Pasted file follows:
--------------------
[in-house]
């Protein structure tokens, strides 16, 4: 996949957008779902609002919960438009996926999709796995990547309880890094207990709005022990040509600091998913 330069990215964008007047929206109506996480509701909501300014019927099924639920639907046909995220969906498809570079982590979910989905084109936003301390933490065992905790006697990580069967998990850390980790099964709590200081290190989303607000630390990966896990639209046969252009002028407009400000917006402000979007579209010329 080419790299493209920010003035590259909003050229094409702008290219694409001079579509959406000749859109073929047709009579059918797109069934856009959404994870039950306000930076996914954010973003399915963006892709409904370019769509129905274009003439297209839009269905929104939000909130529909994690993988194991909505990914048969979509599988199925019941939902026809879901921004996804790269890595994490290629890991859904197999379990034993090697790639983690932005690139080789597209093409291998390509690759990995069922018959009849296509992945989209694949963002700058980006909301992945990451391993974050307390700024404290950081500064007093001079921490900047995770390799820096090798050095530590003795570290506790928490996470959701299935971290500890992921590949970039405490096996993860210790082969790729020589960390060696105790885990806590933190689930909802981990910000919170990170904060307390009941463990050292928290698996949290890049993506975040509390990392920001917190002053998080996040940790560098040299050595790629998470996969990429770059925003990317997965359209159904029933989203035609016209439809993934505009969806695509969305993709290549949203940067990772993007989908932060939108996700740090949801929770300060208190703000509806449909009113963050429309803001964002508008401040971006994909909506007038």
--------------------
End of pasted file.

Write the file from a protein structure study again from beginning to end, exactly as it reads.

[in-house]
């Protein structure tokens, strides 16, 4: 996949957008779902609002919960438009996926999709796995990547309880890094207990709005022990040509600091998913 330069990215964008007047929206109506996480509701909501300014019927099924639920639907046909995220969906498809570079982590979910989905084109936003301390933490065992905790006697990580069967998990850390980790099964709590200081290190989303607000630390990966896990639209046969252009002028407009400000917006402000979007579209010329 080419790299493209920010003035590259909003050229094409702008290219694409001079579509959406000749859109073929047709009579059918797109069934856009959404994870039950306000930076996914954010973003399915963006892709409904370019769509129905274009003439297209839009269905929104939000909130529909994690993988194991909505990914048969979509599988199925019941939902026809879901921004996804790269890595994490290629890991859904197999379990034993090697790639983690932005690139080789597209093409291998390509690759990995069922018959009849296509992945989209694949963002700058980006909301992945990451391993974050307390700024404290950081500064007093001079921490900047995770390799820096090798050095530590003795570290506790928490996470959701299935971290500890992921590949970039405490096996993860210790082969790729020589960390060696105790885990806590933190689930909802981990910000919170990170904060307390009941463990050292928290698996949290890049993506975040509390990392920001917190002053998080996040940790560098040299050595790629998470996969990429770059925003990317997965359209159904029933989203035609016209439809993934505009969806695509969305993709290549949203940067990772993007989908932060939108996700740090949801929770300060208190703000509806449909009113963050429309803001964002508008401040971006994909909506007038």